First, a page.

Mr Dickens and Mr Allen Poe may well have attracted a class-divide of drool-mouthed admirers to readings and signings in their respective days, but those days are no more. Consider these two points: first, the work of a nineteenth century writer such as they would be serialised, pre-published or solely published in some public press (in Virginia perhaps) and accessible to positively scores of folk, thus rendering them absolutely celebrities. Second, some persons, being as poor as a journalist or as illiterate as a journalist, may have to attend some public oration to get their fill of saucy, poor-boy-done-not-so-shabby social comment tales or spook stories. All meaning that Mr Dickens could pack any auditorium to the eyeballs.
And so the distance between literary figure and celebrity superstar grows. Today, one is more likely to see a Daily Mail serialisation of some shamed politician’s excuses than an examination of current conditions and social disgraces strung out in blank prose. If the reading public wants such, they must go out and trawl a book shop and several hundred pages – too much work, that!
And so, thirty years after producing anything with a hint of relevance, Mr Sykes CBE still hooks in more punters than Mr Gombrowicz and Mr Remarque could have, combined.
“He’s an icon,” Sandra, the middle-aged lady before me in the queue, affirms. “They don’t make them like him anymore.”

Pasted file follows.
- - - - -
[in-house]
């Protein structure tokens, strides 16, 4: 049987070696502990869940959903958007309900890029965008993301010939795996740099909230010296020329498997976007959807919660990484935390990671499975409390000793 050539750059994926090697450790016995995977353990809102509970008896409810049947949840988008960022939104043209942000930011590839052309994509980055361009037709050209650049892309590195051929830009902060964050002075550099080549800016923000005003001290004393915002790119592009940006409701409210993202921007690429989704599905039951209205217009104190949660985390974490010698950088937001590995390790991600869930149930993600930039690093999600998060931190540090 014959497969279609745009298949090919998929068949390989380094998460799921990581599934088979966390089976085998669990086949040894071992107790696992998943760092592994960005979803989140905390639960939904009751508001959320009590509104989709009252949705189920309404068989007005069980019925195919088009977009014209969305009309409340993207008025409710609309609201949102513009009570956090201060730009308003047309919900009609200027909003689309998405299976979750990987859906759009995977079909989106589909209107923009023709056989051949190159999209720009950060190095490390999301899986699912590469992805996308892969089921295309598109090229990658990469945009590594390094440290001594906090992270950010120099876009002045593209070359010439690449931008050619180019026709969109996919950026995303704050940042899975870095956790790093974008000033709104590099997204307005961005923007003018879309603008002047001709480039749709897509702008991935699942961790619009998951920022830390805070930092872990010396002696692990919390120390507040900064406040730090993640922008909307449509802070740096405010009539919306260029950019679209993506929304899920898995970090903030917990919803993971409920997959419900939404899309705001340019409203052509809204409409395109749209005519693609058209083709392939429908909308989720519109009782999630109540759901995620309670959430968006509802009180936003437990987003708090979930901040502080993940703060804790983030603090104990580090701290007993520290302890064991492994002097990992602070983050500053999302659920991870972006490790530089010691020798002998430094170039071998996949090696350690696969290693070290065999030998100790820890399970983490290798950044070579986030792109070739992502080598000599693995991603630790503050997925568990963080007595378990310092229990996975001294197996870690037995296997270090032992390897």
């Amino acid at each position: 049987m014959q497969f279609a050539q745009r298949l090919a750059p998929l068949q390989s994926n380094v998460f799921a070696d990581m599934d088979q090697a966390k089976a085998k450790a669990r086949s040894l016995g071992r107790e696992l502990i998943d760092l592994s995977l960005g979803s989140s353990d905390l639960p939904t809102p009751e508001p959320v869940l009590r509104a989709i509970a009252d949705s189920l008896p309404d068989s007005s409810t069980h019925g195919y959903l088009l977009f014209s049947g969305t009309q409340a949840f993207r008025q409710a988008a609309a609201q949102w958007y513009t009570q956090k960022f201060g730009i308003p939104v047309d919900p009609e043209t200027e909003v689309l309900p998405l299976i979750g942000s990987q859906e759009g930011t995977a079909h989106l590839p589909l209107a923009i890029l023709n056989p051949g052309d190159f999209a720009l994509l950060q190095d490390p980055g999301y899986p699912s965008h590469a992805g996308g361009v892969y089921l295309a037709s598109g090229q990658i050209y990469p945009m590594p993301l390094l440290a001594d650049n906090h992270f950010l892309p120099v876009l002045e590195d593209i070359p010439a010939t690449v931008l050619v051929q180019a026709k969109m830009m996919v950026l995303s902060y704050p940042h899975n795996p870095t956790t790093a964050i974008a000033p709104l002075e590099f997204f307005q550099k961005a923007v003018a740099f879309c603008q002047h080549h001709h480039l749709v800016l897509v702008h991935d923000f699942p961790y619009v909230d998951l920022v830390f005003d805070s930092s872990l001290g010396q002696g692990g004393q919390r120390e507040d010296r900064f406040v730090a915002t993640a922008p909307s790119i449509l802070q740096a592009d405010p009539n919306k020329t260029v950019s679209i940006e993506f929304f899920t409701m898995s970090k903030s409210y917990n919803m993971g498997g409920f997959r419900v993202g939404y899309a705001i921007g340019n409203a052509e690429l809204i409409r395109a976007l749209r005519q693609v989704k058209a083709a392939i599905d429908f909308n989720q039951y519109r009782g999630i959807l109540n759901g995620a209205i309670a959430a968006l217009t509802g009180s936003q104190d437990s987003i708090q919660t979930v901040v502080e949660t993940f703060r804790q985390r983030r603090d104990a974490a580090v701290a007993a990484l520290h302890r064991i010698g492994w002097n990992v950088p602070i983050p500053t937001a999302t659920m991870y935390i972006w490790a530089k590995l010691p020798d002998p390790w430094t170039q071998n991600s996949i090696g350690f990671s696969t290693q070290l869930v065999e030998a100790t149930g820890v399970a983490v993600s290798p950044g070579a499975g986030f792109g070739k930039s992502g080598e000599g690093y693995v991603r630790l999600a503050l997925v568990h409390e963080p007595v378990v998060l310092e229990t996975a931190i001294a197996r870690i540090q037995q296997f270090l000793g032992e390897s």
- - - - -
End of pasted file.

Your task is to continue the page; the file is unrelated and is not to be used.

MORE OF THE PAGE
The throng of people, unprecedented in Belfast’s sole chain bookstore, seem to verify this. Winding their way back through the Irish literature and local interest section, they reveal a wide spread of ages (middle-age spread for the most part), although not a soul under forty. There are even octogenarians hiding their greyed follicles beneath Mr Cooper style fezzes, each one clasping a copy of Mr Sykes CBE’s new hardback.
Sandra lets me leaf through hers after I admit to not having one of my own. I tell her that I don’t want to spend sixteen pounds on a book I will only read if I get stuck in a lift between its purchase and returning to my bookshelves at home.
“It’s a bit surreal,” she says. “Your joining a queue just to soak up the atmosphere. It’s like something Eric would do.”
I didn’t know it was. “I was watching Have I Got News For You last night and, y’know, they’re afraid to say anything after what’s happened (the bombings of July 7th, I would presume). Back in Eric’s day, they could say whatever they liked. He was brave.” I consider the moral courage required to stretch a single sketch about a plank out to forty-five minutes. I have to agree with her.
As I thumb through the thick, clean pages, I am reminded of all the comedy greats he has worked with (Ms Jacques, Mr Milligan et al). I look up, passed the crowd, to the huddled husk, trench-coated and smiling cordially as he signs. Then down again at the photographs in the book. Here he is young and, in one or two, unimaginably handsome. One particular image shows he and Ms Jacques waving gleefully to fans from an open-top car, like a comic Mr Kennedy and Ms O.
“What will you say to him?” I ask Sandra.
“I don’t know. Tell him he’s amused me, I guess. That he’s had an effect on my life.” With this she looks down at the book in my hands. “He was good-looking, wasn’t he?”
“Matinee-idol features,” I reply.